Every teen will relate to Carson Phillips, the protagonist of "Struck By Lightning." Carson is an aspiring writer, stuck in a high school with people he hates. Desperate to escape his small town and depressed mother, Carson will do anything to get into Northwestern University. When his guidance counselor tells him he must create a literary magazine to bulk up his application, he realizes there is only one way to procure submissions: Blackmail the jocks, cheerleaders, and rich kids.
Carson pens all his feelings in a journal, and the result is a multi-dimensional, honest portrayal of a teen with big dreams. At times heartbreaking, sweet, and funny, I couldn't help but feel that this character is real. He has contempt for everyone, yet at the core longs to be accepted and understood. He has big dreams, and is too naive to accept they may not come true. I think many teens and adults will see something of themselves in Carson Phillips.
Chris Colfer ("Kurt Hummel" on Glee) is unquestionably a talented singer, dancer, and actor. He also happens to be a very good writer, and I hope that this won't be the last of his young adult novels.
(A cautionary note: Foul language and sexual references are present throughout the book. Personally, I would recommend for ages 14+, but of course everyone has different levels of comfort. )
And we're giving away one copy of "Struck by Lighning"! To enter, all you have to do is leave a comment below. You have until Dec. 10, 2012 to enter. You must be a YMC member and please be sure you've registered your email address in our commenting system so we can contact you if you win.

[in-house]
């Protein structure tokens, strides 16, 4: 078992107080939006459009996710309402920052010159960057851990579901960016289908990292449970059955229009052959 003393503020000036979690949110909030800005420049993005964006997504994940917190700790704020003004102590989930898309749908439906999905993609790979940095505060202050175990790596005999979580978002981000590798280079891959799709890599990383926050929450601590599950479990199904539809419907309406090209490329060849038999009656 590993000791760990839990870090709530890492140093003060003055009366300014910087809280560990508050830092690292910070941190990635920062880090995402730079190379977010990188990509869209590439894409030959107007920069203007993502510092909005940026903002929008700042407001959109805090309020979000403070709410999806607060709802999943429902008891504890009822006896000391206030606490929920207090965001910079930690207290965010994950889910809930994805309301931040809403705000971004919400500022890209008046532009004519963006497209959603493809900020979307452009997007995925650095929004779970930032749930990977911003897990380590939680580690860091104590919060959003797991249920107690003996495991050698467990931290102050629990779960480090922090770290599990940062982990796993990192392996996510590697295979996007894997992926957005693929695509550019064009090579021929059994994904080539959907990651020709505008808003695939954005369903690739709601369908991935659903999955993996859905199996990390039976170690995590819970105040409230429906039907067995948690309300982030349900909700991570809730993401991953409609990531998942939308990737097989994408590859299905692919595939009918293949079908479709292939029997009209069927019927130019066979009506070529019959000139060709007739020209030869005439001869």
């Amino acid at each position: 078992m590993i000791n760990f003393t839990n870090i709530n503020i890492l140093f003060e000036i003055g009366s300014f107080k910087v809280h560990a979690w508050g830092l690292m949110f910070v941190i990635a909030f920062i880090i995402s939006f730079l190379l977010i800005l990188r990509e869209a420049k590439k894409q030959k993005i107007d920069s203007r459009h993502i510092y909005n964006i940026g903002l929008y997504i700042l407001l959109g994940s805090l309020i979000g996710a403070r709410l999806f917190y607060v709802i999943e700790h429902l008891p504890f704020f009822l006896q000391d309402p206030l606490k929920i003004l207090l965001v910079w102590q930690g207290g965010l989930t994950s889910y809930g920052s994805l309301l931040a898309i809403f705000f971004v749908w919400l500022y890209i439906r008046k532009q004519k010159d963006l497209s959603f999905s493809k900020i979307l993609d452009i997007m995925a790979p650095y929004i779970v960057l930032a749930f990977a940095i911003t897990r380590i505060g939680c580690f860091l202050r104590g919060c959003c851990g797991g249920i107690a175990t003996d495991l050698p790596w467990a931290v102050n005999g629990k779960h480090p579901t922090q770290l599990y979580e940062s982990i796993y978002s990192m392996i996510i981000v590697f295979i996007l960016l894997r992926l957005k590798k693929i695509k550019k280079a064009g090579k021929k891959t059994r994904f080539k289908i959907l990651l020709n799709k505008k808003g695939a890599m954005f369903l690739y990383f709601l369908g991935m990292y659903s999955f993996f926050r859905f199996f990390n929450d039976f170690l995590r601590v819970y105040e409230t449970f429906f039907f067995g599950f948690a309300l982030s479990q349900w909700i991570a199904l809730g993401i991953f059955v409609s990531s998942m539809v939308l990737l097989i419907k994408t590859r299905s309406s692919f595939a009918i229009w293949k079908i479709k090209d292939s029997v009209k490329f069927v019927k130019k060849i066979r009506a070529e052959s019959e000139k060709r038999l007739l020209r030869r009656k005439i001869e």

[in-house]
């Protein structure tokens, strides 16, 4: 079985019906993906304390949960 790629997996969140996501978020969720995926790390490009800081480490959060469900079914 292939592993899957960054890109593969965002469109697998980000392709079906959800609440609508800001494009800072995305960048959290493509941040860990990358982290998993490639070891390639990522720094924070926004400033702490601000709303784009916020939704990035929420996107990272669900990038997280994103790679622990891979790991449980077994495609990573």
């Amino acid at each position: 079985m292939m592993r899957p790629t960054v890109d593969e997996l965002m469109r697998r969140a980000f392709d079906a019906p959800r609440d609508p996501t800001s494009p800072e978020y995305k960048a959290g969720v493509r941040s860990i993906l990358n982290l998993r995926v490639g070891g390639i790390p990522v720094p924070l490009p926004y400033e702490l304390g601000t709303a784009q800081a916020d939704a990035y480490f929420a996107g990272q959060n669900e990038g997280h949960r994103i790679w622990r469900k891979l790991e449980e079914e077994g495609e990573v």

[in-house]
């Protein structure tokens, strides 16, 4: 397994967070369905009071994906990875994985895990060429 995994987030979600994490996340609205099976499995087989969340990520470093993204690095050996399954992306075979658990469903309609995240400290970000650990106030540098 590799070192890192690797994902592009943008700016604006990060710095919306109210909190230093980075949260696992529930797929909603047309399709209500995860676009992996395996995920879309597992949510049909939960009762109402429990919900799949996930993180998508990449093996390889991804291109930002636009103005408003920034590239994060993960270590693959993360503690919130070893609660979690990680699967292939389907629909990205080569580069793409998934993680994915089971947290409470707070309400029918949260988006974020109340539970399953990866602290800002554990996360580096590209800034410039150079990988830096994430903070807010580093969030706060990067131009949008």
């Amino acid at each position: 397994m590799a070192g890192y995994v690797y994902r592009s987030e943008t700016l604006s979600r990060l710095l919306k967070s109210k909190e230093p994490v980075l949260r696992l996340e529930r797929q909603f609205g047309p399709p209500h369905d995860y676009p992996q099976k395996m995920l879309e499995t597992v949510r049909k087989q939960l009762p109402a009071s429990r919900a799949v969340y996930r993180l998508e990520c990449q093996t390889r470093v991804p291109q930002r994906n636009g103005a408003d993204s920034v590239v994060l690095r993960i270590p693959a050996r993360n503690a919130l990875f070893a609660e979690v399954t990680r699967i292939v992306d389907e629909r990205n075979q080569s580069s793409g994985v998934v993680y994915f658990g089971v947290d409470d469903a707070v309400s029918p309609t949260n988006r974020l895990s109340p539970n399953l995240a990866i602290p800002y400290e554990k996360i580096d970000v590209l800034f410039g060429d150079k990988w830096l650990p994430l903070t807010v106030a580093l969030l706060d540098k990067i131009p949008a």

Yummy Rules and Regs: You must be a YummyMummyClub.ca member to win. Click to sign up! It's free and filled with perks. One comment per member. Entries accepted until December 10, 2012. Contest open to Canadian residents (excluding Quebec). Winners will be picked using www.random.org. See full contest rules.
Performance evaluations. Rude colleagues. Projects. Presentations. Demanding boss. Deadlines. Lunch on the fly. Take-home work. TGIF!! Sounds like a typical week in the life of a career woman, but it could very well be an average week in the life of a school child.
According to Canadian Mental Health Association,"Stress costs Canadian business an estimated $12 billion every year in health claims, lost productivity and absenteeism." Although it may not be quantifiable, stress takes its toll on children too.
As an adult, it's hard to conceive of school, a place where kids play, make friends, and learn, as a stressful place. But, consider the following realities in the life of a schoolchild:
Fitting in, dealing with bullies, and navigating friendships all need to be managed.
Pressure from parents, teachers, and children themselves to succeed academically is ever increasing.
Large class sizes makes it harder and more intimidating to ask for help.
Add to that list scheduled after-school activities and homework, and it makes for a very hectic life.
Employers are paying a lot more attention to the importance of supporting a work/life balance for their employees. Maybe we parents should borrow a page from the corporate world, and do the same for our kids.
In a parent-child world, that starts with not over-programming. Understand your child's temperament. Some kids are high energy and thrive on activity, while others need more down time. One child may easily handle four activities, while another may only handle two. Either way, make sure activities are not cutting in to key elements that promote a balanced lifestyle: Having family meals together, getting a good night's sleep, down time, and exercise.
Most importantly, listen to your child.
Learn to recognize the signs of stress and help your kids deal with it by tapping into great resources, like this one.